CAN ONE hope that Lebanon will be the better for Syria's sudden complete victory over Gen. Michel Aoun? Leader of a defiantly nationalistic Christian faction, he had holed up in the heartland to fend off the powerfully armed Syrians and a Christian-led, Syrian-supported Lebanese government eager to extend its authority over the whole country. With his collapse, the chances of success are materially improved.

The Lebanese government of Elias Hrawi that Gen. Aoun opposed was indeed installed under Syrian auspices. But it was invented under broad Arab auspices at Taif in Saudi Arabia a year ago, and it has already taken the crucial legitimizing step of abandoning the old unbalanced favor for the Christian minority and providing for parliamentary equality (once elections can be held) between the Christian and Moslem communities. The threat of force is old hat in Lebanon, but the employment of force in the name of national fairness is something new.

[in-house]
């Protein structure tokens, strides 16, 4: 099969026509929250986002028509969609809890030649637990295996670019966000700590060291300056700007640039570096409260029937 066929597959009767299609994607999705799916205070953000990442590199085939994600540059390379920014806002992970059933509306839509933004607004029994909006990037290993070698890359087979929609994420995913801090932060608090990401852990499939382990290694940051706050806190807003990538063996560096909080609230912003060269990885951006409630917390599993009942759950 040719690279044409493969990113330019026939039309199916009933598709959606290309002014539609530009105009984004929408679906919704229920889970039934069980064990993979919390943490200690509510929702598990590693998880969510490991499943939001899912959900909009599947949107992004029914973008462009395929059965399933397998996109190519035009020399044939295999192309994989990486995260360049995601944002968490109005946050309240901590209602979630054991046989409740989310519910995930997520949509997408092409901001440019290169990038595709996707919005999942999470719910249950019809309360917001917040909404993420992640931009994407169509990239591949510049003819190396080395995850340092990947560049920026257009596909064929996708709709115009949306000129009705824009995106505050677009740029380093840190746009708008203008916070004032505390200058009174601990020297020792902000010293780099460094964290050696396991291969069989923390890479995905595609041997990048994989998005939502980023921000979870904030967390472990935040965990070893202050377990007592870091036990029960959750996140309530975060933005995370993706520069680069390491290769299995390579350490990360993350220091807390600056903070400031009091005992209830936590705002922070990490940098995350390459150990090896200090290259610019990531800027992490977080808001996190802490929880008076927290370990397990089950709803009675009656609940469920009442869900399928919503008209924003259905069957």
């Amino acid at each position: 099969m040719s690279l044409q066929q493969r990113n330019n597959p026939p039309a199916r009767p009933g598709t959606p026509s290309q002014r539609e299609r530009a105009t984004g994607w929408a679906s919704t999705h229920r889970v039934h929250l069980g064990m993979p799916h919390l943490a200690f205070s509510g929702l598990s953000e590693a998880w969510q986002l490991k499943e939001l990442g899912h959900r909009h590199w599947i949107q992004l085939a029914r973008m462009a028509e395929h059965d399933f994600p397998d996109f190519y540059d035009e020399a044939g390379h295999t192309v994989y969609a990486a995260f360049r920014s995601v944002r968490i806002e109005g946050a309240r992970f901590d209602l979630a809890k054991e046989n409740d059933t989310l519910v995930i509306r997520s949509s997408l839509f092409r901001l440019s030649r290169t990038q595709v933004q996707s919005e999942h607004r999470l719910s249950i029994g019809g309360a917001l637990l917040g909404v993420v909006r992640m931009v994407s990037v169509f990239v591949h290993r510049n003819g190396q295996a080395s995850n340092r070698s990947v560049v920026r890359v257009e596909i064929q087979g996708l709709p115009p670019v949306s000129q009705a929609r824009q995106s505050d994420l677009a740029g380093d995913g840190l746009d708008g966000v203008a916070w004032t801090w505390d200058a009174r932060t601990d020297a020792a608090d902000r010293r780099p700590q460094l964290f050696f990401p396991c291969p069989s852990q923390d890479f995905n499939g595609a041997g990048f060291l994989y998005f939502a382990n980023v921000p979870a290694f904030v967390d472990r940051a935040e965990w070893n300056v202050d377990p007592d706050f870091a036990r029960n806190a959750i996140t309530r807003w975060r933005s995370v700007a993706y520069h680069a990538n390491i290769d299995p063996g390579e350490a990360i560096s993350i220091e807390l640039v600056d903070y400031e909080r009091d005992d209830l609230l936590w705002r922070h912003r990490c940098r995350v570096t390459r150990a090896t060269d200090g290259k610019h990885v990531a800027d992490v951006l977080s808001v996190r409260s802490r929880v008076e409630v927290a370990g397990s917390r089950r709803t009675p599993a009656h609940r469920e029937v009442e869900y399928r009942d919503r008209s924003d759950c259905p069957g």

This latest Syrian power play marks the first application in Lebanon of the Middle East configuration created by the Gulf crisis. As Syria backed President Hrawi, Iraq armed Gen. Aoun: their proxy war, arising from Syria's support of Iran against Iraq, had been a part of the Lebanese scene for some time. But Syria's new move in Lebanon plainly came out of its larger decision to join the American-led squeeze on Iraq. Presumably, Damascus believed that Iraq's isolation made the time right. It set up an economic blockade of the Aoun enclave two weeks ago. The weekend military assault finished the job.

The United States is keen not to be seen paying off Damascus for its Gulf role by giving a green light to a Syrian attack in Lebanon. It is nervous about any development there that could jostle its Gulf hand. But Washington knows the importance to Damascus of ending Syria's frustration in Lebanon, and it is on record supporting the stated Syrian-Lebanese purpose of bringing Gen. Aoun out of military defiance and into the political processes of a united Lebanon. Reconciliation, not vengeance, remains the goal the United States must support over all others.